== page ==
Reliance on coal makes Czechs Europe’s fifth biggest CO2 polluters

Illustrative photo: Nikola Belopitov, Pixabay / CC0

Despite the latest UN report on climate change, which warns that global warming will be far greater than expected, surveys suggest Czechs don’t feel personally responsible for the problem. But, as Czech Radio reported on Tuesday, the Czech Republic is in fact the fifth biggest polluter in Europe and the 20th in the world in terms of CO2 emissions.

Illustrative photo: Nikola Belopitov,  Pixabay / CC0

Under the Paris Agreement, the Czech Republic has pledged to lower greenhouse emissions by 40 percent by 2030 and according to the minister of environment, Richard Brabec, the country is on its way to fulfilling these commitments.

Nevertheless, the Czech Republic continues to be one of the biggest polluters in Europe, releasing nearly ten tons of greenhouse gases per person into the environment last year. Vojtěch Kotecký is an expert on environmental issues from the think-tank Glopolis:

“Czechia is one of the leading European polluters when it comes to carbon emission and the key reason is coal power. The Czech Republic still produces about half of its electricity from coal and most of the power plants contribute heavily to the massive pollution in some parts of the country.”

The country’s heavy reliance on coal has been highlighted by the Carbon Majors report for 2017, which listed Czech coal-fired power plants and heat plants among the world’s 100 biggest environmental polluters.

Vojtěch Kotecký,  photo: Ondřej Vrtiška / Czech Radio
Under rules approved by EU member states in 2017, power plants in EU countries will have to significantly cut the amount of toxic pollutants released into the air. However, according to Mr Kotecký, this is not enough to improve the situation:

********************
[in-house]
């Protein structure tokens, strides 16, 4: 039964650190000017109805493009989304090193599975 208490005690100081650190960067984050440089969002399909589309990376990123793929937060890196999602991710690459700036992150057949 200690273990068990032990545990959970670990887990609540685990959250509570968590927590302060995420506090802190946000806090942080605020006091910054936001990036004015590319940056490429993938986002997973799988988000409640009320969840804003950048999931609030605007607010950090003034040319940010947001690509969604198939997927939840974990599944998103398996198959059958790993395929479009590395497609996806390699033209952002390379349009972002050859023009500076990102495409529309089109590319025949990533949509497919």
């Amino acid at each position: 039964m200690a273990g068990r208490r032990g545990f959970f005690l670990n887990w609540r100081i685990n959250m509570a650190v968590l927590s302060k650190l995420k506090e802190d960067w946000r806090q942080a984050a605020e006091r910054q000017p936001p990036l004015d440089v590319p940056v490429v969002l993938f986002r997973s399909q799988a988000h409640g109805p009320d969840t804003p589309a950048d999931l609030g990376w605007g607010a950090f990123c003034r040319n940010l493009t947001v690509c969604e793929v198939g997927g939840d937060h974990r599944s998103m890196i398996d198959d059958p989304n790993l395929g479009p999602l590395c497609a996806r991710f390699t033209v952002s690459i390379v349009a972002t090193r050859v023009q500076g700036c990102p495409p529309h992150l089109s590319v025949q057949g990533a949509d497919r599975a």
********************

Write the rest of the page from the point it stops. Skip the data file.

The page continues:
“We need a clear long-term government policy, something in the line of the British Climate Change Act, which set long-term targets for emissions reduction and reduced the reliance on fossil fuels. Doing so gave a clear perspective for both the government policy and business investments.

“At the same time we need specific, targeted interventions in individual sectors, such as pro-active legislation that would lead to the closure of coal power plants, and government policies that would speed up the introduction of electric vehicles so that we don’t rely on fossil fuels in transport.”

According to a survey by the European Commission’s Eurobarometer agency, only around six percent of Czechs see climate change as the biggest global threat, which is the third lowest figure in the EU.

But according to Kotecký, public awareness of the problem has definitely improved in recent in recent years, with the effects of global warming being more and more visible.

“While it has not been the major topic of public conversation in Czechia, unlike in Western Europe, I think that the public is generally aware that this is a major problem we have to deal with.

“The recent droughts, especially the dry summer with low precipitation, reinforced that impression and gave a sense of urgency across the society. It also created an understanding that we need to deal with the problem.”